until late in development, at around 11 years (Dekker
& Nardini, 2016). However, other findings suggest that
whether children integrate information or not may be
task dependent. In a hand-localization task, variance
reduction consistent with multisensory integration has
been reported in the responses of young children ages
4–6 years (Nardini, Begus, & Mareschal, 2013). Some
work on looking times is consistent with optimal
integration of information as early as infancy (T´
egl´
as,
Tenenbaum, & Bonatti, 2011). It has been shown that
children as young as 4 years old use probabilistic
information to infer causality when performing actions
(Gopnik & Wellman, 2013; Kushnir & Gopnik, 2007;
Sobel, Tenenbaum, & Gopnik, 2004). Therefore, based
on previous research, it is unclear whether the behavior
of children is consistent with use of Bayesian inference.
Here, we investigate whether integration of infor-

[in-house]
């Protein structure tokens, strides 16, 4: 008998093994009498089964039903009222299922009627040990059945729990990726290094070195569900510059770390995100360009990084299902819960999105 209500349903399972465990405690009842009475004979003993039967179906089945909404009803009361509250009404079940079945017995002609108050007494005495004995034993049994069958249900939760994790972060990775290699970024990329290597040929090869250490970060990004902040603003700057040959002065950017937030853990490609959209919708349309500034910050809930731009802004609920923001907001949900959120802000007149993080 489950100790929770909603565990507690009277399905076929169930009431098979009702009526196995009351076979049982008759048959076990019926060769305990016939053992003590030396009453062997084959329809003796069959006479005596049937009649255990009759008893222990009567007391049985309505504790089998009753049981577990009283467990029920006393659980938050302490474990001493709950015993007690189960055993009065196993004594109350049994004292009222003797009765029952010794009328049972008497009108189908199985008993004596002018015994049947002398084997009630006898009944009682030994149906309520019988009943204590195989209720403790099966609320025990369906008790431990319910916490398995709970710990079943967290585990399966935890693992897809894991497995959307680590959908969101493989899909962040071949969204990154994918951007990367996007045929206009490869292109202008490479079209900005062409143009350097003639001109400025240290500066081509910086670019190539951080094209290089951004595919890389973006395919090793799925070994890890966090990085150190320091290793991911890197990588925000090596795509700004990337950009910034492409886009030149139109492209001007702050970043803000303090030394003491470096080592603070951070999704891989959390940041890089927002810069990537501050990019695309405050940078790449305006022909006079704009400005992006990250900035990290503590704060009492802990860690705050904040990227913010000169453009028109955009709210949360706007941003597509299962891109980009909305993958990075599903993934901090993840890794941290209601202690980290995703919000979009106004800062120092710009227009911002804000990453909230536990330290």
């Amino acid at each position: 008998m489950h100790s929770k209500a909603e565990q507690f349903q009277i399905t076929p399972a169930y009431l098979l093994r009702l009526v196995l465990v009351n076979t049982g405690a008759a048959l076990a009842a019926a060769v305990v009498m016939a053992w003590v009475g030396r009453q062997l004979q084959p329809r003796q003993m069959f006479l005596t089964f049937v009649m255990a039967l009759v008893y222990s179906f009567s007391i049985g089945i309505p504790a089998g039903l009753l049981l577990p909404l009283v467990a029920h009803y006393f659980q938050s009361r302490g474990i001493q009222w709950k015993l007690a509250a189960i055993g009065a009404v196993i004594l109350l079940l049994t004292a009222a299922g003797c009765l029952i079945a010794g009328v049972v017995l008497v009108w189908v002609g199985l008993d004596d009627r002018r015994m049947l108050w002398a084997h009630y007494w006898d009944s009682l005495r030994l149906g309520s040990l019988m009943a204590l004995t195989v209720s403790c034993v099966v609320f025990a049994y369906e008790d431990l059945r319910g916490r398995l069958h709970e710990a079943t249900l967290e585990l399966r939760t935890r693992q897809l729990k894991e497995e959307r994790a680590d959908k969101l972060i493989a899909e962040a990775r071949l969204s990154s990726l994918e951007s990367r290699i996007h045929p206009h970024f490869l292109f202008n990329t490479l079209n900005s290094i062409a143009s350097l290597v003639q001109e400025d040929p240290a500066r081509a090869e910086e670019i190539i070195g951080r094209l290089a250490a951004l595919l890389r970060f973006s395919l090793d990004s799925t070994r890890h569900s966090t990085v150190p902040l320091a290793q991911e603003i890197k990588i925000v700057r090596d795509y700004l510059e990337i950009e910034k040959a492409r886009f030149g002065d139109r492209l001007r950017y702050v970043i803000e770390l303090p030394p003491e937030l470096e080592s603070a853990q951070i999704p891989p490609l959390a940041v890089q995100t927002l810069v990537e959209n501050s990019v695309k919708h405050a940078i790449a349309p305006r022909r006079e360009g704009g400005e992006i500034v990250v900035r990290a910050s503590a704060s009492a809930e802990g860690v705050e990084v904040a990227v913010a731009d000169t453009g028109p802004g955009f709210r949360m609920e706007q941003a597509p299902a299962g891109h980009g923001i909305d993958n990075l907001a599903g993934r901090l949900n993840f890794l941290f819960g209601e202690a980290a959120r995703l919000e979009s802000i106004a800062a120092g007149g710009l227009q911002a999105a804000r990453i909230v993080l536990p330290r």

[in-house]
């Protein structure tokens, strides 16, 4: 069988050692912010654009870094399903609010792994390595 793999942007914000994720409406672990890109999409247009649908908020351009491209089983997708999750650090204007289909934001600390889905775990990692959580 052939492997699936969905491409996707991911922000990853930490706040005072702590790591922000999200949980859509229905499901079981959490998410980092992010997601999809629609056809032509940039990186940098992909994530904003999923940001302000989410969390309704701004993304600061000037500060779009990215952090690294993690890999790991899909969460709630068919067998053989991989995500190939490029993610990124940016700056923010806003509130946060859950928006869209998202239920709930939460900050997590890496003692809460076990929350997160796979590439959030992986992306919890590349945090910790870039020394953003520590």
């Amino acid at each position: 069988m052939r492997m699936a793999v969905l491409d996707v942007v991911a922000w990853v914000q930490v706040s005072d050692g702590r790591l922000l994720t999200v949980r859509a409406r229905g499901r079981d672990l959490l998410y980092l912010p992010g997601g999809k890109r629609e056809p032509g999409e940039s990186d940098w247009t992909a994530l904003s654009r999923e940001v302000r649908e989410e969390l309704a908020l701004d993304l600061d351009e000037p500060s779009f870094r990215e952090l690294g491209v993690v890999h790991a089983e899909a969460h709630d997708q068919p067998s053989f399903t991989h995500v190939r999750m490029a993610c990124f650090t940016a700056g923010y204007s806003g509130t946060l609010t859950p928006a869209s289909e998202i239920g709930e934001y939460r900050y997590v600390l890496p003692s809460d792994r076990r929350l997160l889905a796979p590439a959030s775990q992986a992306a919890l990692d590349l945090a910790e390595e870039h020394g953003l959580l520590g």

mation to perform sensorimotor estimation is present
in young children or is acquired over the course of
development. In our paradigm, we examined the use of
probabilistic information in a simple sensorimotor
estimation task, previously used in adults to examine
integration of prior and likelihood information under
uncertainty (Acuna, Berniker, Fernandes, & Kording,
2015; Berniker et al., 2010; Kording & Wolpert, 2004;
Vilares, Howard, Fernandes, Gottfried, & Kording,
2012). The results of these studies show that adults
learn experimentally imposed prior distributions and
integrate prior statistics with uncertain sensory infor-
mation efficiently and without instructions to do so.
Our task was designed to specifically probe the
integration of prior and likelihood information during
sensorimotor estimation. We isolated integration from
the many other factors that contribute to movement
execution under naturalistic conditions. In the real
world, priors and likelihoods are complex and multi-
dimensional. In order to discount the influence of the
complexity of the distribution and task, we used simple
unidimensional Gaussian distributions (Berniker et al.,
2010). We also minimized the influence on our results